Topics covered include:
- What is inflation and what causes it
- What have been the largest contributors to recent high inflation
- Why everyone does not experience inflation in the same way
- Why inflation measures are subjective
- What long-term deflationary forces face the global economy
- What is stagflation and what causes it
- How do we monitor stagflation to see if it is coming
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Welcome to Money For the Rest of Us. This is a personal finance show on money, how it works, how to invest it, and how to live without worrying about it. I’m your host, David Stein. Today is episode 378. It’s titled “Is stagflation coming?”
What Causes Inflation
Later this week the U.S. Bureau of Labor Statistics will release the latest inflation numbers for the U.S. Inflation measures the rise in prices over time.
Inflation is caused by an increase in the money supply, the number of dollars, and other fiat currencies outstanding, and it’s a function of demand to use those dollars to buy goods and services.
Historically, most of the money supply increase comes from new bank lending; as banks issue new loans, that process leads to money creation.
Money is also created through central bank asset purchase programs, sometimes called quantitative easing, in which a central bank will buy outstanding bonds, and if that happens in combination with the federal government running a deficit, that actually also leads to more money flowing into the economy.
Government statisticians measure inflation by calculating how much the price of items that are included in a reference basket of goods and services changes from one period to the next.
They conduct surveys, they go to stores and see what prices are listed at for various products. In the U.S. there are over 200 categories of goods and services used to calculate the consumer price index. Those goods and services are divided into eight major groups: food and beverages, housing, apparel, transportation, medical care, recreation, education, and communication.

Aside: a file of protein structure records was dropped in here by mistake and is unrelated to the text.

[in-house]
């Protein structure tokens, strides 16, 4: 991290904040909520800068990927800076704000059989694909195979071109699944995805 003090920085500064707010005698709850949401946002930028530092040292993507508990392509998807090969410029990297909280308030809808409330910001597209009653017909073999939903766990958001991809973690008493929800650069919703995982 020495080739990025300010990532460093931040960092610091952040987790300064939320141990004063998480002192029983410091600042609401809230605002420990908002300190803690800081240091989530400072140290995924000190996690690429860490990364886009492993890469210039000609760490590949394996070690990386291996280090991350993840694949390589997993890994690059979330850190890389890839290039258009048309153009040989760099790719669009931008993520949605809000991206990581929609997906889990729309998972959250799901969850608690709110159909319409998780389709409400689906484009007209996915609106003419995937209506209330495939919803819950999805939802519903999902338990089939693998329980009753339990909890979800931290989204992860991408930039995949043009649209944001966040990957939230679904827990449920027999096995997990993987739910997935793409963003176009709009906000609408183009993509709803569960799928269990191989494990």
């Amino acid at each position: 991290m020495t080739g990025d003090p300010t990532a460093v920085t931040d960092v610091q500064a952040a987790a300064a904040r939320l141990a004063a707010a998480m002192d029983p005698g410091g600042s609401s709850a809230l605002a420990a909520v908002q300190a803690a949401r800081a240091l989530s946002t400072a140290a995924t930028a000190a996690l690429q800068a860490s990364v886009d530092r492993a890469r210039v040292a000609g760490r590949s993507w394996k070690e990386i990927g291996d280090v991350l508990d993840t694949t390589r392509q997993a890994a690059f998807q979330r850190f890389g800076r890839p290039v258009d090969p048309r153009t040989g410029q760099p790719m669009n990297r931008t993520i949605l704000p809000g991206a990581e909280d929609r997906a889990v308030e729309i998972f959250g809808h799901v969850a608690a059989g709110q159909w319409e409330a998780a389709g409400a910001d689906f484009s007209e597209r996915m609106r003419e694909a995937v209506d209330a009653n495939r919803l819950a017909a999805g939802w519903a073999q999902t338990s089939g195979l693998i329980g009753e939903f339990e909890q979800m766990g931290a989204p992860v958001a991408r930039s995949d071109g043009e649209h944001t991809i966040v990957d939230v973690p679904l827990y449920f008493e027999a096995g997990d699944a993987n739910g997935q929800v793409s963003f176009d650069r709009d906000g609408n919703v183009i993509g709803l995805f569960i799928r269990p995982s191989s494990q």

In the February release, about a month ago, the U.S. consumer price index for all urban consumers, known as CPI-U, was 0.6% for the monthly change. And compared to a year ago, January 31st, 2021 to January 31st, 2022, inflation in the U.S. as measured by CPI-U increased 7.5%. That was the highest annual inflation rate in the U.S. in 40 years. Since 1982.
I was in high school then, a long time ago. Back then, a McDonald’s Big Mac sandwich cost just over $1.15. I was very aware of what Big Macs cost at the time because my stepdad insisted that at home we eat only vegetarian meals, so I would go to McDonald’s in order to get some meat.
Those Big Macs took a meaningful percentage of my earnings from part-time work. I was extremely price-sensitive, so I was aware of how prices of Big Macs and other goods went up over time because it cost me more money.
I’ll admit, sometimes I still eat Big Macs. We’ve been traveling for five months, so we’ve spent an inordinate amount of time at McDonald’s drive-through, which in of themselves are interesting social experiments.
As most McDonald’s fast-food restaurants have two drive-through lines, there’s the stress of figuring out “Well, which line will be faster?” Then the two lines merge into one as you go to the pick-up window and to pay.
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